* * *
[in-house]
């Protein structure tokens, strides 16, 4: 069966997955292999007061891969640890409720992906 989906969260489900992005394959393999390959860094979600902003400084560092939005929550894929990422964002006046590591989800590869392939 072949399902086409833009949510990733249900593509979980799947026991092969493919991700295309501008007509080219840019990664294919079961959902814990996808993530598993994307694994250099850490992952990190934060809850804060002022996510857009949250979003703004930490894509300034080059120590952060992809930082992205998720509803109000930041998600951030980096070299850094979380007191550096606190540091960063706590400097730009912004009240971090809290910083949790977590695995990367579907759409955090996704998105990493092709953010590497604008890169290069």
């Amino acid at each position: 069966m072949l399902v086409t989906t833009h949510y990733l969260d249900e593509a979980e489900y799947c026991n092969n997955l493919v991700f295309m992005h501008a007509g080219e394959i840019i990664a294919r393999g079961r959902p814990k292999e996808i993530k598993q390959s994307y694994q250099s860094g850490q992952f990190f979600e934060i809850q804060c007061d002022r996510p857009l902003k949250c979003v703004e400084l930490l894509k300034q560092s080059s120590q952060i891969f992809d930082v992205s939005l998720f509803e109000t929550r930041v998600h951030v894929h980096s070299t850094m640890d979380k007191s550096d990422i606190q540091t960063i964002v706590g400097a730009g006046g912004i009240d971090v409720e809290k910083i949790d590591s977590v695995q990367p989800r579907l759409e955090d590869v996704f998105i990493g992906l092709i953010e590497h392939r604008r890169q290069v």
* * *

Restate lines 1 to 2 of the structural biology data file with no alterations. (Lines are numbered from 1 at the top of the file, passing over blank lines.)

[in-house]
């Protein structure tokens, strides 16, 4: 069966997955292999007061891969640890409720992906 989906969260489900992005394959393999390959860094979600902003400084560092939005929550894929990422964002006046590591989800590869392939 072949399902086409833009949510990733249900593509979980799947026991092969493919991700295309501008007509080219840019990664294919079961959902814990996808993530598993994307694994250099850490992952990190934060809850804060002022996510857009949250979003703004930490894509300034080059120590952060992809930082992205998720509803109000930041998600951030980096070299850094979380007191550096606190540091960063706590400097730009912004009240971090809290910083949790977590695995990367579907759409955090996704998105990493092709953010590497604008890169290069």